@switch guarantees that a pattern match statement is exhaustive at compile time and provides some optimizations if certain conditions are met, e.g., the
cases are relatively simple (no
if conditions, type checks), there are more than 2
cases. I *think* if your code already fulfills these conditions, the compiler will still optimize your code without the annotation. Also, with IDEs like IntelliJ that have strong Scala support, they should already provide warnings if your pattern matches are not exhaustive.
FP comes from mathematics and has been a programming paradigm explored in academic computer science spaces for decades. In recent decades it’s become more popular in software engineering.
FP stems from the mathematical concept that functions are pure, i.e., they have no side effects. This means the function should be guaranteed to behave and give the same output every time with the same input, and the context does not matter. Contextlessness emphasizes the notion of referential transparency.
Extending from that idea are the building blocks of functions in programming: variables. Variables, by their very name, in programming can have different values and are typically mutable. In FP, however, they are immutable. This is very different from object oriented programming that thrives with mutability.
In FP, functions are first-class citizens. That means they can be treated as values and are composable. You can chain functions together, pass in functions as inputs to other functions, and return functions as outputs from other functions. A function that does just that — receives a function and/or returns a function — is called a higher-order function.
There are some major advantages to FP. With immutability, problems in multithreaded programming that arise from accessing mutable variables just go away. Beyond multithreading, debugging in general becomes easier and more predictable because of the purity of functions and the less context you need to understand how pieces of code work. Problems that arise from unintended state change in one area with mutable variables due to intended state change in another area with the se variables also go away. We don’t need to implement safeguards for state changes in data structures since the default is no mutable state access (less boilerplate).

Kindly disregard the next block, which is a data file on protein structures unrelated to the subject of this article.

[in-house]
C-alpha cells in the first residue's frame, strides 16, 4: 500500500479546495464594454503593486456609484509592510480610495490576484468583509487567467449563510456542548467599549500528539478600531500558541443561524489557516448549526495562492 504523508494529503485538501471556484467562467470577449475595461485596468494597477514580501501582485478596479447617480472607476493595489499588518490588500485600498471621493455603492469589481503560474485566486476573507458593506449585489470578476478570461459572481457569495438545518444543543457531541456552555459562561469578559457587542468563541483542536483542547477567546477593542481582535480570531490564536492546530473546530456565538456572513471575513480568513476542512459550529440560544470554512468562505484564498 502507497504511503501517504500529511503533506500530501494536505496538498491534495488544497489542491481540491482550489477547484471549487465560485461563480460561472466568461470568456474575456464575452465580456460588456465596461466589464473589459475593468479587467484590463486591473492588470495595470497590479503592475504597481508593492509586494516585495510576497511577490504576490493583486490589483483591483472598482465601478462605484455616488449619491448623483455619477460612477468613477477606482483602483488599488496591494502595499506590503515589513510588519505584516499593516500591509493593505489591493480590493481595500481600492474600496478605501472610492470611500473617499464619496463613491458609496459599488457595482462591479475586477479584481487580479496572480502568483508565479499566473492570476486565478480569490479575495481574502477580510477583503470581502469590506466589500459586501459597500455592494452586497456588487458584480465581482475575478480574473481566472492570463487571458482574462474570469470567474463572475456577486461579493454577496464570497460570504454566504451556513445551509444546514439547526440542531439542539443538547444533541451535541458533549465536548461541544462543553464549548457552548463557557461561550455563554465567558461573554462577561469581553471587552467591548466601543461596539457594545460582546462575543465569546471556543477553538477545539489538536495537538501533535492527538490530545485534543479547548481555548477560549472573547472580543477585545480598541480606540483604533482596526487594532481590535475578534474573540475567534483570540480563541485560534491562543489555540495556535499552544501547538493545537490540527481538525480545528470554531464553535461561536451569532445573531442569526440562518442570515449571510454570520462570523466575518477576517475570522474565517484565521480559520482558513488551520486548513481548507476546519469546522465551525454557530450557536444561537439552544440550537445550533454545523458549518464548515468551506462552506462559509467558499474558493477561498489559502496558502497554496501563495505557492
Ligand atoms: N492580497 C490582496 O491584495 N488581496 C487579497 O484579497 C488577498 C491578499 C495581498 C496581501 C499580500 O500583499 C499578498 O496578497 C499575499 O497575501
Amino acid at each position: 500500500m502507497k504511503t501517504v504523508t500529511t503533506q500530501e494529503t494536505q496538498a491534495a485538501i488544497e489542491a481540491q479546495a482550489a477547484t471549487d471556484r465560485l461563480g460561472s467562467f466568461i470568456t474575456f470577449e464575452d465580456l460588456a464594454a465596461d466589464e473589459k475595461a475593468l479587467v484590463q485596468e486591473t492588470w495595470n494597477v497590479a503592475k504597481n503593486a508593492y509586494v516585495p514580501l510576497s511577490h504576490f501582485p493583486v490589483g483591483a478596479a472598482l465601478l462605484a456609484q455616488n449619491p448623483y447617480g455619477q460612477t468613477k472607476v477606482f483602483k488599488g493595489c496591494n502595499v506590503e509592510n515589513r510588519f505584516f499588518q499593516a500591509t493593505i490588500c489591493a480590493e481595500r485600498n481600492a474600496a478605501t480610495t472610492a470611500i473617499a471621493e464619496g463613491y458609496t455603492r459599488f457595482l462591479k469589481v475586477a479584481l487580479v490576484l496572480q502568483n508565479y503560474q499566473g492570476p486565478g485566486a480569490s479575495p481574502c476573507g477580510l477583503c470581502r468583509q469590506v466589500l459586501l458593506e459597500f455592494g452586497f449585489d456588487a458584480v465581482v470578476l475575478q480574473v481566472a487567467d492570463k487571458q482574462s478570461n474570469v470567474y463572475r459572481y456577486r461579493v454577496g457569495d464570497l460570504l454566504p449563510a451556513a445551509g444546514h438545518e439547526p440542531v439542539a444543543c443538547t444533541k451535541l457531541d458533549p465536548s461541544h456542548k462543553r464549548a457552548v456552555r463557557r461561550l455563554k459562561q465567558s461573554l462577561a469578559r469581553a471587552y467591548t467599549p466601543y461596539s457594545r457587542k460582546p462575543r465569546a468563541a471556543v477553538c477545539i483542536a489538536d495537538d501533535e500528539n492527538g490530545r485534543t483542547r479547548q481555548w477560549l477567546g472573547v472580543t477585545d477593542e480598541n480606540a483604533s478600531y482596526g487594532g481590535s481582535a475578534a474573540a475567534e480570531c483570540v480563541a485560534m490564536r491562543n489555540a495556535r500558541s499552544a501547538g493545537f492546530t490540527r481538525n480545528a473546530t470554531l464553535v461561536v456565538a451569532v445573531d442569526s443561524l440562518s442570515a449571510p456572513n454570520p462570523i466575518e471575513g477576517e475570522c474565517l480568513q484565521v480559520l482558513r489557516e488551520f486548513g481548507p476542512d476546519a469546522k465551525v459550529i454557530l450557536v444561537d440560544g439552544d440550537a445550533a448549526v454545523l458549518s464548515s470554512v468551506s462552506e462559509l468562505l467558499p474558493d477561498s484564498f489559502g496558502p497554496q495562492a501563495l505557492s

One downside to FP is that with immutability, you need to create many copies of data. That can get expensive, but if your programming language optimizes its data structures to compensate for that, generally it’s not a problem. There are exceptions, however where mutability still gives exponential optimization benefits, e.g., with certain serialization implementations for large scale data processing.
Similarly, for/while loops are discouraged since they rely on mutability. Recursion is favored, which is promotes immutability but is generally harder to write in avoiding stack overflow and less performant in invoking the same function multiple times. Your programming language may still be able to optimize for recursion — Scala can for tail-call recursion, which internally converts the code into a loop.
FP in Scala
Even in “pure” functional libraries, it is common to perform internal optimizations like caching previously computed values. This is called memoization. While caching introduces side effects since the state of the cache is changed, the end user (the programmer) shouldn’t be aware of it.
Mapping over a collection returns the same number of elements that were originally given.
Reducing and Folding allow you to “shrink” a collection to a smaller collection or a single value. Reducing starts with the first element in a collection, while folding relies on a provided seed value. Consequently, reducing throws an exception if the collection is empty; generally folding is safer and preferred.